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Season two proves ‘Bojack Horseman’ is strangely human

By Devon Shuman, Senior Staff Writer

The concept of a show about a horse named Bojack Horseman living among humans and other anthropomorphic animals is surprising. What's even more surprising is how good that show is.

On the surface, "Bojack Horseman" appears to be nothing more than a cartoon, a genre that is plagued by the stigma of being silly and childish. Despite its unique medium, "Bojack" often packs more drama and character development into a single episode than many live action shows manage in entire 22 episode seasons.

Created by Raphael Bob-Waksberg, the animated Netflix show follows the story of Bojack Horseman (Will Arnett). Back in the 90's, Bojack starred in a "Full House"-esque family sitcom, "Horsin' Around," but now he's washed up. He's an alcoholic with his fair share of other drug problems and he's wasting away his days up in Hollywood Hills trying to ignore how much he hates himself (see, not your everyday cartoon). In an effort to revitalize his career and his happiness, Bojack decides to write a book about his life. But, what he finds is that his irresponsible lifestyle tends to get in the way of any actual writing.

Accompanying Bojack is Todd (Aaron Paul), the lazy guy with wacky ideas living on Bojack's couch, and Diane Nguyen (Allison Brie), the quiet and progressive-thinking ghost writer hired to help him with his book. There is also Princess Caroline (Amy Sedaris), a cat who is his agent and on-and-off girlfriend, and Mr. Peanutbutter (Paul F. Tompkins), an overly friendly dog who starred on a similar sitcom in the 90s but now enjoys a much more lucrative career than Bojack. Additionally, in the second season we are introduced to Wanda Pierce (Lisa Kudrow), an owl who has just woken up from decades in a coma.

Part of what makes "Bojack" so great is the secondary characters. Bojack is often the most sane and relatable of the bunch, but Bob-Waksberg doesn't simply reduce the others to mere side roles. Every minor character on the show enjoys their own story arc and many episodes even step back from Bojack's story to focus on the others.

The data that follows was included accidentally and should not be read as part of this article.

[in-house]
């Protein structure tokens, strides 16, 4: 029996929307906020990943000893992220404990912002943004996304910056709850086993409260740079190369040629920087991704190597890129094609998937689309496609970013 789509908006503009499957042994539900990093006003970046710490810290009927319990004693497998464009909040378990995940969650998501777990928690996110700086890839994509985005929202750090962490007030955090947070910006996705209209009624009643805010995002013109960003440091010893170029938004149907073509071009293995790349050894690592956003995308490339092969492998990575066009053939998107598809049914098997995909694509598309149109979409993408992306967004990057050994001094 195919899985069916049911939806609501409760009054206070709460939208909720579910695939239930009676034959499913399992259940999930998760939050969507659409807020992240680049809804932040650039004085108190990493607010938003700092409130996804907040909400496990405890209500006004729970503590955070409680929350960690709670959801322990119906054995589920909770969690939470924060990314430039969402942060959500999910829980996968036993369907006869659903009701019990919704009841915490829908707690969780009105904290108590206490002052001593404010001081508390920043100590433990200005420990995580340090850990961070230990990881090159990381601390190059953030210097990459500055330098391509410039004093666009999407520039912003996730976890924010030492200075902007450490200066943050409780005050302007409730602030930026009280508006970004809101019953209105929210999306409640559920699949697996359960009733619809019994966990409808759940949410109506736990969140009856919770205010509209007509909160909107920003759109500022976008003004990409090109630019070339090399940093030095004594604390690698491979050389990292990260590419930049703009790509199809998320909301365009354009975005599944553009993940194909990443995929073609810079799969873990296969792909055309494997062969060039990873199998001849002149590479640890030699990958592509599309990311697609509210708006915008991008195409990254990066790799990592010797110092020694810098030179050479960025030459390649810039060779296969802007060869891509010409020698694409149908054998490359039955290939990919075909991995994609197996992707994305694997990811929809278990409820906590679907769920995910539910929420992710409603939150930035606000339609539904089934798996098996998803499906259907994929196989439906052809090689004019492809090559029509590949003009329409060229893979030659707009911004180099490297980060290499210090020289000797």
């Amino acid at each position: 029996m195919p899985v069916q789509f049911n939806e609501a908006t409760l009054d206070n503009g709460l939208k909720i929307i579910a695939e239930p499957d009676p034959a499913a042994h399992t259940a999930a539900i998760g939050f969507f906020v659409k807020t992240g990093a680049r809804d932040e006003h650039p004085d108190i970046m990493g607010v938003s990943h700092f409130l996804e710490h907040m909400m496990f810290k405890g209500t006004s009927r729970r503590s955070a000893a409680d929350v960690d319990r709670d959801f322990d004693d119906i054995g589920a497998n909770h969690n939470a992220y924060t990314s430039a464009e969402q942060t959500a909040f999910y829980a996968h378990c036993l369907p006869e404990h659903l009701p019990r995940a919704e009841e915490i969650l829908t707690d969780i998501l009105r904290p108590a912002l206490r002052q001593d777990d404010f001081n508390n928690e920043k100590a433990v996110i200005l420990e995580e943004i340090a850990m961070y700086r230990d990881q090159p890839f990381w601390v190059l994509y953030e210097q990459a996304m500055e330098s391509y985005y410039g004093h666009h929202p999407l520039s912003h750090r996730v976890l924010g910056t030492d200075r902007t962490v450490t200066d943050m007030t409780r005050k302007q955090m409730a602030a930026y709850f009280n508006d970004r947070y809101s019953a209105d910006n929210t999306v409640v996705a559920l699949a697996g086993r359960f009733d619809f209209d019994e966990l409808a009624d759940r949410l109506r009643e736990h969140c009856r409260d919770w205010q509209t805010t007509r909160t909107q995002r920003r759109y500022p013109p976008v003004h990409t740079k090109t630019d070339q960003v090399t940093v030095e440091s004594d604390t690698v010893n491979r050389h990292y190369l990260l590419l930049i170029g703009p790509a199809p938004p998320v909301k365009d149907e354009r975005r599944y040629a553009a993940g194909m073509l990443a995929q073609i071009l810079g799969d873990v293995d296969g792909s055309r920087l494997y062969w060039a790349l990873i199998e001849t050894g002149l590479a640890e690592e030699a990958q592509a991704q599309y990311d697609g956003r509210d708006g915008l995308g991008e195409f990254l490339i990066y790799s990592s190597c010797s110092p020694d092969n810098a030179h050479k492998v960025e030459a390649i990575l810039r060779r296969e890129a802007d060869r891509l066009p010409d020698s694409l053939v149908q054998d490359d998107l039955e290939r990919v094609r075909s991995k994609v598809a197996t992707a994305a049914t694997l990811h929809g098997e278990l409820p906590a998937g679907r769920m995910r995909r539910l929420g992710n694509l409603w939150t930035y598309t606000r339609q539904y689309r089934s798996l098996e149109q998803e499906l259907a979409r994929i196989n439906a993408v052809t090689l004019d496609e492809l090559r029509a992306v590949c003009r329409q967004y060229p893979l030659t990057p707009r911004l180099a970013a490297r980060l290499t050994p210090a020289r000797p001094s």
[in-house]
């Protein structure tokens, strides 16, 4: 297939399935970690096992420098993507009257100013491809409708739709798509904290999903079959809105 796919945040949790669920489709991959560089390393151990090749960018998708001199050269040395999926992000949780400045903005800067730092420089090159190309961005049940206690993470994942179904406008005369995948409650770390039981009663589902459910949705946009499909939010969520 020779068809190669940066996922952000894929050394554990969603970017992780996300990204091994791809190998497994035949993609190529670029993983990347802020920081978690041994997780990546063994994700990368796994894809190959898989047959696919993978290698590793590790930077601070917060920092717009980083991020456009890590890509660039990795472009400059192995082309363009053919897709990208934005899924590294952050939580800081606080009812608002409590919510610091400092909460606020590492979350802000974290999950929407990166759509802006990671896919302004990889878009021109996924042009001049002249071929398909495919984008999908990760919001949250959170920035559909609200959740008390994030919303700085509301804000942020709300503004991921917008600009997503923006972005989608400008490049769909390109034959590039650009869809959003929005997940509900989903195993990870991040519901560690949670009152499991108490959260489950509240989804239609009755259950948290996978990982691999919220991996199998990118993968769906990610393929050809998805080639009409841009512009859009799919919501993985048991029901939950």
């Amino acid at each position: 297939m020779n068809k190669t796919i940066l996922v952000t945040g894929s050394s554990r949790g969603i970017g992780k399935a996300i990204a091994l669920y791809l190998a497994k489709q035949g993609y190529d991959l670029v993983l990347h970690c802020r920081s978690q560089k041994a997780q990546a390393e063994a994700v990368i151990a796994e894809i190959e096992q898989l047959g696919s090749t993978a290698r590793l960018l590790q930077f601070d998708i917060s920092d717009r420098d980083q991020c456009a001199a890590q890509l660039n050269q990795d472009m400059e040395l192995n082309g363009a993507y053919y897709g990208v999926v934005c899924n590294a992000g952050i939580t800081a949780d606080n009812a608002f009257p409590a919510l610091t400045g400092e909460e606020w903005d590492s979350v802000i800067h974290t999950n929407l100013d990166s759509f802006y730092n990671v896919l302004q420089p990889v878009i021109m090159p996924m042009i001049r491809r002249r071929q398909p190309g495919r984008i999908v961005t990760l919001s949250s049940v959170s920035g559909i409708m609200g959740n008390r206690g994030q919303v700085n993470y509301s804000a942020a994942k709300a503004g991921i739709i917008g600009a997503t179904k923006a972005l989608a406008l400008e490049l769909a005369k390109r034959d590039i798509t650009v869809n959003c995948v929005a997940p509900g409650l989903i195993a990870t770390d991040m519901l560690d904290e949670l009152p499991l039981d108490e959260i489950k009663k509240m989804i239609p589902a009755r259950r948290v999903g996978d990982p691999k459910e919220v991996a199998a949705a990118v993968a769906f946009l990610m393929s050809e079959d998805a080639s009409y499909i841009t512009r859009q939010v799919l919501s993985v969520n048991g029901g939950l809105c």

The true highlight of the show, however, is still Bojack. Despite being a horse, Bojack is an incredibly real character. Dispelling the myth that money buys happiness, Bojack in all his wealth and privilege can't seem to find a way to enjoy life.

"Sometimes I feel like I was born with a leak," he says. "And any goodness I started with just slowly spilled out of me, and now it's all gone. And I'll never get it back in me."

Battling self-pity, addiction and regret, Bojack is ultimately on an existentialist search for meaning.

The show is not completely depressing as the deeper meaning might suggest. In fact, one of its defining qualities is its successful balance of drama and comedy. Every episode is packed to the brim with jokes, both blatant and subtle. Bob-Waksberg mines a lot of clever humor from his anthropomorphic universe, such as Mr. Peanutbutter's dog-like need to make friends with everyone he meets, or the bird in the background in Boston who is wearing a Larry Bird jersey. You will be able to pick up on new jokes every time you re-watch an episode.

Bob-Waksberg also uses his humor as a means of social commentary. Throughout the first two seasons, he has managed to tackle everything from media sensationalism to homophobia to America's obsession with reality television. For a show about a cartoon horse, "Bojack Horseman" has a lot to say about the real world.

The show is not perfect. There are several episodes, especially early on, in which the humor sways more toward silly than witty. It makes up for it, however, with storytelling and character development that is unrivaled in the world of animation, and fairly tough to beat in the world of television in general. Bojack is broken, pathetic at times, but, as viewers, it's hard not to see a piece of ourselves in him. He's on a quest for closure that he ultimately realizes doesn't exist. Despite being filled with all sorts of different animals, "Bojack Horseman" is utterly and beautifully human.

The first two seasons of Bojack Horseman are available to stream on Netflix.

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